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TMCNet:  Former Jaguars owners Wayne and Delores Weaver donate $7 million to Mayo Clinic

[September 05, 2012]

Former Jaguars owners Wayne and Delores Weaver donate $7 million to Mayo Clinic

Sep 05, 2012 (The Florida Times-Union - McClatchy-Tribune Information Services via COMTEX) -- Wayne and Delores Weaver have donated $7 million to the Mayo Clinic in Jacksonville for a new simulation center.

In the simulation center, which will bear the Weavers' name, doctors and their surgical teams can perform surgery on computerized robots, said David Thiel, a urologist who is medical director of the center. This will allow them to refine medical procedures without having to operate on actual humans.


Thiel noted that even back in 1927, William Mayo, a surgeon and cofounder of the Mayo Clinic, had said, "There is no excuse today for the surgeon to learn on the patient." "But until recently, we haven't had the technology to do realistic simulation," Thiel said.

William Rupp, CEO of Mayo Clinic in Florida, compared what happens in a simulation center to what happens on the Jacksonville Jaguars practice fields. Now surgical teams will be able "to work as a team [in the simulation center] and then go watch the film," he said.

Delores Weaver said she and her husband "were blown away" when they first toured Mayo's simulation center last year and saw the latest robotic technology. They were determined to help create a "much larger simulation center," she said.

That they did. The 9,600-square-foot center, which will open early next year, will replace a 2,600-square-foot simulation center that opened in April 2011. And it could be expanded to 18,000 square feet.

"We're just honored to be a small part of this," Wayne Weaver said. "It really is a huge advancement in medicine." Now that they no longer own the Jaguars, Wayne Weaver said he's "enjoying Jaguars games more. I'm not sitting there tensely on the edge of my seat." And while they may be less visible to the public than they once were, Weaver said they intend to stay involved in the community.

"This is our home," he said. "We want to publicly support the community." Mayo's simulation center is not Jacksonville's first. The University of Florida College of Medicine-Jacksonville operates a 24,000 square foot simulation center in what used to be Methodist Medical Center.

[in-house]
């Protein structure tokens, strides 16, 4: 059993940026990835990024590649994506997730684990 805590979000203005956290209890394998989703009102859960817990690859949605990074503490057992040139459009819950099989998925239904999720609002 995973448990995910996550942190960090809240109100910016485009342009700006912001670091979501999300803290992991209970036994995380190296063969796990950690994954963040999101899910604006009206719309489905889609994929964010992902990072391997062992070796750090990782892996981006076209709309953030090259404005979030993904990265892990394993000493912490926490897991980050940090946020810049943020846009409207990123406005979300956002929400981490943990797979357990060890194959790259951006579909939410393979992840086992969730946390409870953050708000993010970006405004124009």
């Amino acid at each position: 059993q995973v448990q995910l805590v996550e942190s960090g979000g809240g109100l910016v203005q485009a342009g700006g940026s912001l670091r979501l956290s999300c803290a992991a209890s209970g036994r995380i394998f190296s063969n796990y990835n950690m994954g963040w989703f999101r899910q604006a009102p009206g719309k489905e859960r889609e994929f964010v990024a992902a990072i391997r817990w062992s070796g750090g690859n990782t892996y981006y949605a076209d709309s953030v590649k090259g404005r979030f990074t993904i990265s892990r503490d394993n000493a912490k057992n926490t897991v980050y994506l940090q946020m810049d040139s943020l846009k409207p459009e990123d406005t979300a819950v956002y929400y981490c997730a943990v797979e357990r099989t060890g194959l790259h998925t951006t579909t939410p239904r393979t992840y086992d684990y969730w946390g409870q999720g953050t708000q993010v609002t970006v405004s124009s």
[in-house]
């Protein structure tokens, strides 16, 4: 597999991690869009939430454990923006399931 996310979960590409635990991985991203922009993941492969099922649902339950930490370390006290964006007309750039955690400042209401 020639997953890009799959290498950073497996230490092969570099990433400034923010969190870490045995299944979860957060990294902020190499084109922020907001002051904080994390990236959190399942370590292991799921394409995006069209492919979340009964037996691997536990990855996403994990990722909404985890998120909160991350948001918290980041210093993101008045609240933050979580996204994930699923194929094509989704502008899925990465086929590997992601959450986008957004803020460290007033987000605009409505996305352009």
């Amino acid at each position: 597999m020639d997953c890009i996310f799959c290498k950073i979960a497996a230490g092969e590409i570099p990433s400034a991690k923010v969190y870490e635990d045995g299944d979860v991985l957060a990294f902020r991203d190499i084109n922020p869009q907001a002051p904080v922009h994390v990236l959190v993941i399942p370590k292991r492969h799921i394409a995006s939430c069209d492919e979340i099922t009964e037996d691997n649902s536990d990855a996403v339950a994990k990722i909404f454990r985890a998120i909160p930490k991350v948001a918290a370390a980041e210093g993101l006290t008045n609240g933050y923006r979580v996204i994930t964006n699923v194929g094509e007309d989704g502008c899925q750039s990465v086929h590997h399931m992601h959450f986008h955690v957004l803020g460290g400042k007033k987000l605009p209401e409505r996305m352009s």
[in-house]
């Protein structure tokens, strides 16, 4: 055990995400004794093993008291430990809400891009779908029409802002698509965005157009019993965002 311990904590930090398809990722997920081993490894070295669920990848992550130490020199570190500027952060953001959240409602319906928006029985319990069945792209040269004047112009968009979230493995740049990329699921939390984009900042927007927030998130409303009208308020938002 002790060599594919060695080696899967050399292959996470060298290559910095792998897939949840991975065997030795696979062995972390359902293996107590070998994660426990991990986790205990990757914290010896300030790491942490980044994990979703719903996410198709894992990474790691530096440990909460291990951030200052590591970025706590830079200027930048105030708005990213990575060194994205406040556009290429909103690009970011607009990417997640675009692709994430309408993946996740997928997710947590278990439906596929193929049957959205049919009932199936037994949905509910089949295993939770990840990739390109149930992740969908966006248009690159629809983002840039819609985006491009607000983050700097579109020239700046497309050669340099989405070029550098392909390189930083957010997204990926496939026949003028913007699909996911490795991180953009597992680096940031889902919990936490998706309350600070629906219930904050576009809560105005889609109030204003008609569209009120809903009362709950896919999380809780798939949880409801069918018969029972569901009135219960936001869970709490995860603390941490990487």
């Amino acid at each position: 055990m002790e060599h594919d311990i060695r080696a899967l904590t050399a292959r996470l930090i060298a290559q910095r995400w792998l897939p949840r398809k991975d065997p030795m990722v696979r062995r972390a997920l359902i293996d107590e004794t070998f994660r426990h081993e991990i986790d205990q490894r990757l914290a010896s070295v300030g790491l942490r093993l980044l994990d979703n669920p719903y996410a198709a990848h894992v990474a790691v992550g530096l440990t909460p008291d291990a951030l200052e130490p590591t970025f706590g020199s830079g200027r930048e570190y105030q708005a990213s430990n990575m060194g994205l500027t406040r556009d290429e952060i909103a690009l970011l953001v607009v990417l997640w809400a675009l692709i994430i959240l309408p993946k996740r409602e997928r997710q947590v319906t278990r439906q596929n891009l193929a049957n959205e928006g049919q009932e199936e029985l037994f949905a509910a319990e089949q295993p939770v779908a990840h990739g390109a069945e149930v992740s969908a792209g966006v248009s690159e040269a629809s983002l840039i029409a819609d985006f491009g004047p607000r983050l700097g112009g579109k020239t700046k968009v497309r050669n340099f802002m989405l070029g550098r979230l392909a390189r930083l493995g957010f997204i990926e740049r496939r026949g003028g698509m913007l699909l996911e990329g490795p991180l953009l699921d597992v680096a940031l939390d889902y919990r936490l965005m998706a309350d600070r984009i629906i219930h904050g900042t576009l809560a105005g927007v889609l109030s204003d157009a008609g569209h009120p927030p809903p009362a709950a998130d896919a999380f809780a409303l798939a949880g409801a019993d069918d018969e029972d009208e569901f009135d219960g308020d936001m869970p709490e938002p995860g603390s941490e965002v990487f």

Charlie Patton: (904) 359-4413 LARGE DONATIONS The $7 million that Wayne and Delores Weaver are giving to the Mayo Clinic in Jacksonville to establish a new medical simulation center is a large, impressive number. But it's not close to the largest gift ever bestowed by a Jacksonville philanthropist. It's not even the largest gift the Weavers have ever made.

In 2007, Jaguars owners the Weavers donated $21 million to the Community Foundation, which distributed the funds to 38 Northeast Florida nonprofit organizations. Altogether, the Weavers have given away more than $50 million since 1993. That total doesn't include the more than $15 million given away by the Jaguars Foundation.

Other major gifts by Jacksonville philanthropists in recent years include: -- In 2004, the Lucy Gooding Charitable Foundation Trust gave $25 million to the Community Foundation. The trust has also made three gifts totaling $10 million to the Lucy Gooding Pediatric Neurosurgery Center at Wolfson Children's Hospital. Those gifts were made in 2005, 2009 and this year. Gooding, who died in 2002, was the widow of an Independent Life executive.

-- In 1998, Florence Davis, widow of Winn-Dixie founder J.E. Davis, arranged for her family to donate $20 million to Jacksonville University for its Davis College of Business building.

-- In 2003, the Winn-Dixie Foundation gave $2.5 million to the Jacksonville zoo, which was engaged in a $30 million campaign, about half of which went to the Range of the Jaguar exhibit. Other gifts to that campaign included $3 million from the Weavers, $2 million from Ann and Ted Baker of Florida Rock Industries and $1 million from Betty and Tom Petway of Zurich Insurance Services.

-- In 2009, Jerry Davis, a Jacksonville businessman, and his wife, Judy, both cancer survivors, donated $21 million to the University of Florida's cancer program. Of that, $20 million created the Jerry W. and Judith S. Davis Cancer Endowment to support teaching, research and other programs at the UF-Shands Cancer Center. Previous gifts brought the Davis's total donation to UF-Shands to more than $30 million.

-- Michael Ward, CEO of CSX, and his wife, Kimberly, have made several gifts of $1 million or more. These include $2.5 million to Hubbard House in 2006; another $1 million to Hubbard House in 2011; $1 million to Edward Waters College this year; and $1 million to the Wounded Warrior Project in 2008.

___ (c)2012 The Florida Times-Union (Jacksonville, Fla.) Visit The Florida Times-Union (Jacksonville, Fla.) at www.jacksonville.com Distributed by MCT Information Services

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